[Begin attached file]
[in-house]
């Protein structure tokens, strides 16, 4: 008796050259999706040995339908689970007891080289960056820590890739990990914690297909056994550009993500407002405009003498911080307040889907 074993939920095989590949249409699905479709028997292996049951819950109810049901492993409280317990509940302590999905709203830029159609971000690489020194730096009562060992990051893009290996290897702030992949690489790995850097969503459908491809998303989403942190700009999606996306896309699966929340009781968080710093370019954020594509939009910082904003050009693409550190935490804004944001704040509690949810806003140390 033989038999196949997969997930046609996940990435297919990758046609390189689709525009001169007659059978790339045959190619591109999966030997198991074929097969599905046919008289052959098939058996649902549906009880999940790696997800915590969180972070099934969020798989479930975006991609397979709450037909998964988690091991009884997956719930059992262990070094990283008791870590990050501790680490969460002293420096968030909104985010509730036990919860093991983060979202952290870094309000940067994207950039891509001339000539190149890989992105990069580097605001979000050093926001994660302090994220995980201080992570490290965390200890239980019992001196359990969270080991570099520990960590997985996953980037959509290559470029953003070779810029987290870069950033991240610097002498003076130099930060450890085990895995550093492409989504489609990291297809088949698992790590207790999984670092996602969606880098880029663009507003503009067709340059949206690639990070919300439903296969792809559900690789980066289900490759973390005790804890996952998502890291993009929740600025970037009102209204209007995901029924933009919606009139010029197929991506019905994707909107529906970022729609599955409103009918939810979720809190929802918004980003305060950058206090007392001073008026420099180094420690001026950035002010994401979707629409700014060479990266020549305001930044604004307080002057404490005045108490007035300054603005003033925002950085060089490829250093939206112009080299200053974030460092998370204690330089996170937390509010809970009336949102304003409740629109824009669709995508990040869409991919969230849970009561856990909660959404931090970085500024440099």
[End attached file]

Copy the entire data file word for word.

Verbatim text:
[in-house]
């Protein structure tokens, strides 16, 4: 008796050259999706040995339908689970007891080289960056820590890739990990914690297909056994550009993500407002405009003498911080307040889907 074993939920095989590949249409699905479709028997292996049951819950109810049901492993409280317990509940302590999905709203830029159609971000690489020194730096009562060992990051893009290996290897702030992949690489790995850097969503459908491809998303989403942190700009999606996306896309699966929340009781968080710093370019954020594509939009910082904003050009693409550190935490804004944001704040509690949810806003140390 033989038999196949997969997930046609996940990435297919990758046609390189689709525009001169007659059978790339045959190619591109999966030997198991074929097969599905046919008289052959098939058996649902549906009880999940790696997800915590969180972070099934969020798989479930975006991609397979709450037909998964988690091991009884997956719930059992262990070094990283008791870590990050501790680490969460002293420096968030909104985010509730036990919860093991983060979202952290870094309000940067994207950039891509001339000539190149890989992105990069580097605001979000050093926001994660302090994220995980201080992570490290965390200890239980019992001196359990969270080991570099520990960590997985996953980037959509290559470029953003070779810029987290870069950033991240610097002498003076130099930060450890085990895995550093492409989504489609990291297809088949698992790590207790999984670092996602969606880098880029663009507003503009067709340059949206690639990070919300439903296969792809559900690789980066289900490759973390005790804890996952998502890291993009929740600025970037009102209204209007995901029924933009919606009139010029197929991506019905994707909107529906970022729609599955409103009918939810979720809190929802918004980003305060950058206090007392001073008026420099180094420690001026950035002010994401979707629409700014060479990266020549305001930044604004307080002057404490005045108490007035300054603005003033925002950085060089490829250093939206112009080299200053974030460092998370204690330089996170937390509010809970009336949102304003409740629109824009669709995508990040869409991919969230849970009561856990909660959404931090970085500024440099």